Let’s get realistic about investing in property and we’re not just talking money, honey. Consider the full scope of what investing in property costs. Like, your time and energy — commodities often overlooked when buying an investment property. We’ve listed some of the main ongoing expenses for landlords so you can get a better understanding of what it really costs to invest in property.
Managing the ongoing expenses of an investment property is one of the biggest headaches for landlords. Often, we focus on the upfront costs, i.e. ‘can I actually afford to buy this property?’ without really evaluating what we’re in for long-term.
So first up, have you considered…?
Even with reliable, long-term tenants, repairs and ongoing maintenance are a part of investment property ownership. Leaking taps/ water issues, broken appliances, and broken air conditioning units are some of the more common repairs for landlords. If you keep a household budget, have a look at what it’s costing you to maintain your personal home and use this as a starting point. The list will be extensive and vary greatly month to month. Include everything from fixing a broken door handle to pest control.
It’s worth considering that properties often require updating to meet new compliance standards. For example in Queensland, it was mandated this year that landlords must install interconnected smoke alarms in residential rental properties at the start of a new lease or lease renewal — a cost of upwards of $1000 depending on the home.
Long-term appeal is what attracts tenants or perhaps you’re looking to increase your rental return. Minor or even major renovations are a no brainer if you’re trying to increase value.
Ok, so if you’ve glanced at the latest vacancy rates across Australia, this one probably isn’t on your list of major concerns. But let’s assume we one day find our way out of this post apoco-Rona world and rentals once again become available. When that day comes, you’ll want to be prepared to cover the mortgage and other holding costs between tenancies. Speaking of holding costs…
Ongoing holding costs include:
Not all are compulsory (like property management and bookkeeping) but remember our previous statement about the value of time and energy. You might save financially, but it’ll still cost you.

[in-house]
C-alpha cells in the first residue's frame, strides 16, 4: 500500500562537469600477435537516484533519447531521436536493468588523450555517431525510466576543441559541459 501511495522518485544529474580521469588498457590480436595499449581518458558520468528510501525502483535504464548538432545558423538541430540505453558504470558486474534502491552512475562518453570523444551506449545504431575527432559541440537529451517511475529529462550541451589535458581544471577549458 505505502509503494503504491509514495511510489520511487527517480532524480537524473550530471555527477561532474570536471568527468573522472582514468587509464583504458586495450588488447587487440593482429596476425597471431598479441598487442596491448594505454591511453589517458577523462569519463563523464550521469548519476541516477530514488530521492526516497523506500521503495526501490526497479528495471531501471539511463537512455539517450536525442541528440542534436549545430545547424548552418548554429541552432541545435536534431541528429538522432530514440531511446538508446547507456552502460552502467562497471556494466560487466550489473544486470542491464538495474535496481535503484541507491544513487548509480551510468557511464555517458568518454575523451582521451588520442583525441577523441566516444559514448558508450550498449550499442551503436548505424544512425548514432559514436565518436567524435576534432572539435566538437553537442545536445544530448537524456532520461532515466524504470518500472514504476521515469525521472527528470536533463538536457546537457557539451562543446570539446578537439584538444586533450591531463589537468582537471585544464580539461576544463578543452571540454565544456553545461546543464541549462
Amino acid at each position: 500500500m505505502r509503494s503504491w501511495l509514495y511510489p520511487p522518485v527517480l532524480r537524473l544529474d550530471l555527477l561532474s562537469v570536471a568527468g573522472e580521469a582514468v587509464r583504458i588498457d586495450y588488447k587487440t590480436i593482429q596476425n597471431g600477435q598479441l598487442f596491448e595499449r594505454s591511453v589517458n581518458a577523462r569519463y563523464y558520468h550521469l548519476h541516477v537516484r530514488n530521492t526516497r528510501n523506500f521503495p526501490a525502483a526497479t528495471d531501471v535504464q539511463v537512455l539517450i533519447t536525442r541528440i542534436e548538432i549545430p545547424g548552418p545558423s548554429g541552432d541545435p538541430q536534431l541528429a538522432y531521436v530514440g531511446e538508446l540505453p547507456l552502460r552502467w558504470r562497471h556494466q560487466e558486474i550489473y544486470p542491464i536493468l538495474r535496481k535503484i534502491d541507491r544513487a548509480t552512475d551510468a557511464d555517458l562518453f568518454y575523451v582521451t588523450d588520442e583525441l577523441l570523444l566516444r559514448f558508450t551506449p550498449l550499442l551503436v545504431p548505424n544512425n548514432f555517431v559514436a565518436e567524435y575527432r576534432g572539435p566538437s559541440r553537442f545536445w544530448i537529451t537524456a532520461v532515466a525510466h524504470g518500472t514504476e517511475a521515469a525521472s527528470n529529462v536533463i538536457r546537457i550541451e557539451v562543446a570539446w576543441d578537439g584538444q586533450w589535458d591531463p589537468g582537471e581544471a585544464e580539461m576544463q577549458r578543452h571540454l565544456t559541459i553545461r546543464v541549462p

It’s worth considering that some expenses like council rates offer sizeable discounts for paying before the due date, so if you can streamline your payments ahead of time, it’s money in your pocket.
Finding the right tenant for your property starts with a great marketing campaign. Whether you choose to source professional photography and list the property yourself, or utilise the services of a property manager, the process will cost upwards of a few hundred dollars. Of course, the longer the property remains untenanted the longer you’ll pay for the ad listing and the longer you have to cover your mortgage repayments, so you’ll want this process to move as quickly and efficiently as possible.
It’s all about protecting and getting the best out of your investment. If the above has you running for the hills, consider the following. Property Credit provides a quick and easy finance solution to help tackle the ongoing costs of owning an investment property.
A one-time facility setup lets you access up to $15,000 to draw on, whenever you need it. This allows you to set up repayments to suit you and work with your rental income. So there are ways to better streamline cashflow, if you need assistance.
Take the stress out of balancing bills with rental income and even mediating between tenants and landlords. Simply share Property Credit with your landlord so you can set up repayments with ease.
Remember, there are a range of benefits to investing in property. The key takeaway? Understand the full scope of ongoing costs you’ll face as a landlord before going in, so you can best prepare yourself. If you’ve already taken the plunge, congratulations! There’s help available to better manage your money, should you need it.
Visit the following link For more information on Property Credit’s investment property expense funding.
This article is for general information purposes only and is not intended as financial product advice. Consider seeking independent financial advice that relates to your individual circumstances.